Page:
IRS should address slow reporting on IT progress and improve cost estimates, auditor says.
The Internal Revenue Service has kept a majority of its major information technology projects on schedule and within cost projections, a government auditor said Wednesday.
The tax agency could do a better job, though, of ensuring its cost and schedule estimates are accurate and of making sure officials are reporting on these projects in a timely fashion, according to the Government Accountability Office report.
The IRS spent $2.1 billion on IT projects in fiscal year 2012, with about two-thirds of that going to 20 major IT systems, GAO said.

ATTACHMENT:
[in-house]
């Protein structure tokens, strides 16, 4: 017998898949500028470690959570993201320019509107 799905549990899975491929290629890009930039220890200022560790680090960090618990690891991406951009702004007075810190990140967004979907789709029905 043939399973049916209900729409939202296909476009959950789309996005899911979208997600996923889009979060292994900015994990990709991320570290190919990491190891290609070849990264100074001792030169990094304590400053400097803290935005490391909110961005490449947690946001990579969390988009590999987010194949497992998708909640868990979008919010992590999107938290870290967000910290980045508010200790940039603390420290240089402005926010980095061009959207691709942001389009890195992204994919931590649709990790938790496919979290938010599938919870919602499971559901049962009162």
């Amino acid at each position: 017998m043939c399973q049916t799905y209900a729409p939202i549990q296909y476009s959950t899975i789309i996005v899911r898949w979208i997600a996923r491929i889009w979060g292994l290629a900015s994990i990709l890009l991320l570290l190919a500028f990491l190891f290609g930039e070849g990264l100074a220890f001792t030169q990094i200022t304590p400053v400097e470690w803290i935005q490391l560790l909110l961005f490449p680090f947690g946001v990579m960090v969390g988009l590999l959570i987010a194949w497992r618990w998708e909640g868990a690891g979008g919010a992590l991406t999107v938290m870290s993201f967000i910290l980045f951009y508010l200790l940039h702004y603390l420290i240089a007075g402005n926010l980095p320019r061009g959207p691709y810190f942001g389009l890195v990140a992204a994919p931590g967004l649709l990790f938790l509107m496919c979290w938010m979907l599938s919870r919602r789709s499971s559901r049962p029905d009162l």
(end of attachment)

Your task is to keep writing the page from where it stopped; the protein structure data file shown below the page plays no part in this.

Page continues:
Of those 20 projects, 12 were within 10 percent of cost and schedule estimates, GAO said. All of the remaining projects were behind schedule and three of them were over budget.
Five of the projects also showed significant month-to-month variation from cost and schedule estimates, which in some cases might be due to poor practices for determining estimates or unreliable reporting, GAO said.
The auditor recommended that IRS improve its cost and schedule estimates by using industry best practices and that it crack down on slow reporting.
The IRS collects about $2 trillion in tax revenue annually and distributes $300 billion in refunds.